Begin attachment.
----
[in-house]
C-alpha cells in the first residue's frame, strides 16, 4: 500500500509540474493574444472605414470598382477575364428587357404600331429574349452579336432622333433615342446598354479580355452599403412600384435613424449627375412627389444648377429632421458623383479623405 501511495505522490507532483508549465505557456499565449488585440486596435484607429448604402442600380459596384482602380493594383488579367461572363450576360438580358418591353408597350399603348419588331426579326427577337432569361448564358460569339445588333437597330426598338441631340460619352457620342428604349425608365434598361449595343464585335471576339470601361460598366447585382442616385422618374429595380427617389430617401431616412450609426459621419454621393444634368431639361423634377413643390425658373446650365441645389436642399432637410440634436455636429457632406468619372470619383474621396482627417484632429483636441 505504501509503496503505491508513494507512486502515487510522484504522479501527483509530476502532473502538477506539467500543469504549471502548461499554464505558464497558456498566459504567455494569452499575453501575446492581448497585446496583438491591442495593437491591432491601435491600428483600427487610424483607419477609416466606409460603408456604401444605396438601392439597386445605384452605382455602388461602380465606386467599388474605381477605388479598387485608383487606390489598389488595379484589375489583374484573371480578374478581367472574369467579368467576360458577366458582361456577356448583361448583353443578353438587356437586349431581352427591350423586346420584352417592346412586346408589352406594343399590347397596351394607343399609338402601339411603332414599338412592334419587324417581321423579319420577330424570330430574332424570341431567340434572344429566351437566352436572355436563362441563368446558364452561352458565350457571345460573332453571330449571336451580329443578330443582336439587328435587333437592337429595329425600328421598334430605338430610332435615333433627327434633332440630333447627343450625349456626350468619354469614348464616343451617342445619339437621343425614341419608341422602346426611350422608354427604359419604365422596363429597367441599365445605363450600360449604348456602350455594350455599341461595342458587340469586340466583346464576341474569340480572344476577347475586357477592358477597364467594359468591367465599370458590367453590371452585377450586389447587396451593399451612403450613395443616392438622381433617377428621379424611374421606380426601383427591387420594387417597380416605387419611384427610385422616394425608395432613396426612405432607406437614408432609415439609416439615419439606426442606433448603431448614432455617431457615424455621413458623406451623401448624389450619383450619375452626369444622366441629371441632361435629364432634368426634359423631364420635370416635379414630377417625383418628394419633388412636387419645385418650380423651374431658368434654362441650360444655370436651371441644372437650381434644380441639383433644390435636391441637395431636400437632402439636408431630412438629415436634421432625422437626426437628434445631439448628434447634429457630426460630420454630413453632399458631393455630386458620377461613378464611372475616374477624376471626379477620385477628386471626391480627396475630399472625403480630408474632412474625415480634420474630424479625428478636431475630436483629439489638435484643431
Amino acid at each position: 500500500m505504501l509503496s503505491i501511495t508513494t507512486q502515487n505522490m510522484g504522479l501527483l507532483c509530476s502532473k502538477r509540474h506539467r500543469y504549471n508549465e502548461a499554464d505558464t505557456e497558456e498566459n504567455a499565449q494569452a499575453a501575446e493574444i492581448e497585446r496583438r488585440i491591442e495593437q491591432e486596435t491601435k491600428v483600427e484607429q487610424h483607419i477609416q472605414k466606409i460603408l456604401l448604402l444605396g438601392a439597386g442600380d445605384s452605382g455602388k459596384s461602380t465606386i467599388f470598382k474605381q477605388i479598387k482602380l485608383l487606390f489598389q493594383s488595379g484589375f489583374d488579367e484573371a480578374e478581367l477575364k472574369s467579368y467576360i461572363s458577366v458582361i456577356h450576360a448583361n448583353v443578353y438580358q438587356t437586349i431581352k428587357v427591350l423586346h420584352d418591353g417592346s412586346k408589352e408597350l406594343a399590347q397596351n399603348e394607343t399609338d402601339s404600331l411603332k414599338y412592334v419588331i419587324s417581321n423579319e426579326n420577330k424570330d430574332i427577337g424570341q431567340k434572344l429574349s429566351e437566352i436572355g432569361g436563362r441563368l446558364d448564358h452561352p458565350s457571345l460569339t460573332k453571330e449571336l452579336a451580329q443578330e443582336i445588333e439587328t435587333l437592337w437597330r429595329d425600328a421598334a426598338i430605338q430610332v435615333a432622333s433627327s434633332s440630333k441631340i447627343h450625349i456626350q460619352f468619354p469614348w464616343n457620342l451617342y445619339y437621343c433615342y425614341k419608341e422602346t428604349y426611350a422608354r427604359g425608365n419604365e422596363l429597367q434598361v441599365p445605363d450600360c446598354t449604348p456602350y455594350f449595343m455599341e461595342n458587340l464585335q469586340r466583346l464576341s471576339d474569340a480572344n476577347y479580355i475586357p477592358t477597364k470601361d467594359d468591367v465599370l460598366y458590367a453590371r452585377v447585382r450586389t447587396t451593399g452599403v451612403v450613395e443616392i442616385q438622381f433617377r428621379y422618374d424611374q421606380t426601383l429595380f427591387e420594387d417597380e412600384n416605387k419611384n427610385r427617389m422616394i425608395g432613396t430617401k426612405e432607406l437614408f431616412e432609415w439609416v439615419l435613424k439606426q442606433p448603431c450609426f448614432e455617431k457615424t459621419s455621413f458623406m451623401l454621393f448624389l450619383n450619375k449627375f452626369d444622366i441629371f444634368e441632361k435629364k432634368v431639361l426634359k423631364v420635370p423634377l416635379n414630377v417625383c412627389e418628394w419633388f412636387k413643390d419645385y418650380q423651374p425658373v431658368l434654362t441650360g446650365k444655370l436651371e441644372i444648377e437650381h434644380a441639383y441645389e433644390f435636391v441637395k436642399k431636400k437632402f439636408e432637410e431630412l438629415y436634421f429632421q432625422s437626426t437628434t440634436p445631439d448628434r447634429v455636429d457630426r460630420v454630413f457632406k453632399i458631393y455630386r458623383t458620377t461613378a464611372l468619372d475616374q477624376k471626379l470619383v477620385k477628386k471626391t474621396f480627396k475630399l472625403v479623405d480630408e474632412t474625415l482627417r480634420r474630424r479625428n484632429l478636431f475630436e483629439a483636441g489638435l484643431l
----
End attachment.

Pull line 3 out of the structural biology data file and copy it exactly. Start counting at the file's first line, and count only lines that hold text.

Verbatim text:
Amino acid at each position: 500500500m505504501l509503496s503505491i501511495t508513494t507512486q502515487n505522490m510522484g504522479l501527483l507532483c509530476s502532473k502538477r509540474h506539467r500543469y504549471n508549465e502548461a499554464d505558464t505557456e497558456e498566459n504567455a499565449q494569452a499575453a501575446e493574444i492581448e497585446r496583438r488585440i491591442e495593437q491591432e486596435t491601435k491600428v483600427e484607429q487610424h483607419i477609416q472605414k466606409i460603408l456604401l448604402l444605396g438601392a439597386g442600380d445605384s452605382g455602388k459596384s461602380t465606386i467599388f470598382k474605381q477605388i479598387k482602380l485608383l487606390f489598389q493594383s488595379g484589375f489583374d488579367e484573371a480578374e478581367l477575364k472574369s467579368y467576360i461572363s458577366v458582361i456577356h450576360a448583361n448583353v443578353y438580358q438587356t437586349i431581352k428587357v427591350l423586346h420584352d418591353g417592346s412586346k408589352e408597350l406594343a399590347q397596351n399603348e394607343t399609338d402601339s404600331l411603332k414599338y412592334v419588331i419587324s417581321n423579319e426579326n420577330k424570330d430574332i427577337g424570341q431567340k434572344l429574349s429566351e437566352i436572355g432569361g436563362r441563368l446558364d448564358h452561352p458565350s457571345l460569339t460573332k453571330e449571336l452579336a451580329q443578330e443582336i445588333e439587328t435587333l437592337w437597330r429595329d425600328a421598334a426598338i430605338q430610332v435615333a432622333s433627327s434633332s440630333k441631340i447627343h450625349i456626350q460619352f468619354p469614348w464616343n457620342l451617342y445619339y437621343c433615342y425614341k419608341e422602346t428604349y426611350a422608354r427604359g425608365n419604365e422596363l429597367q434598361v441599365p445605363d450600360c446598354t449604348p456602350y455594350f449595343m455599341e461595342n458587340l464585335q469586340r466583346l464576341s471576339d474569340a480572344n476577347y479580355i475586357p477592358t477597364k470601361d467594359d468591367v465599370l460598366y458590367a453590371r452585377v447585382r450586389t447587396t451593399g452599403v451612403v450613395e443616392i442616385q438622381f433617377r428621379y422618374d424611374q421606380t426601383l429595380f427591387e420594387d417597380e412600384n416605387k419611384n427610385r427617389m422616394i425608395g432613396t430617401k426612405e432607406l437614408f431616412e432609415w439609416v439615419l435613424k439606426q442606433p448603431c450609426f448614432e455617431k457615424t459621419s455621413f458623406m451623401l454621393f448624389l450619383n450619375k449627375f452626369d444622366i441629371f444634368e441632361k435629364k432634368v431639361l426634359k423631364v420635370p423634377l416635379n414630377v417625383c412627389e418628394w419633388f412636387k413643390d419645385y418650380q423651374p425658373v431658368l434654362t441650360g446650365k444655370l436651371e441644372i444648377e437650381h434644380a441639383y441645389e433644390f435636391v441637395k436642399k431636400k437632402f439636408e432637410e431630412l438629415y436634421f429632421q432625422s437626426t437628434t440634436p445631439d448628434r447634429v455636429d457630426r460630420v454630413f457632406k453632399i458631393y455630386r458623383t458620377t461613378a464611372l468619372d475616374q477624376k471626379l470619383v477620385k477628386k471626391t474621396f480627396k475630399l472625403v479623405d480630408e474632412t474625415l482627417r480634420r474630424r479625428n484632429l478636431f475630436e483629439a483636441g489638435l484643431l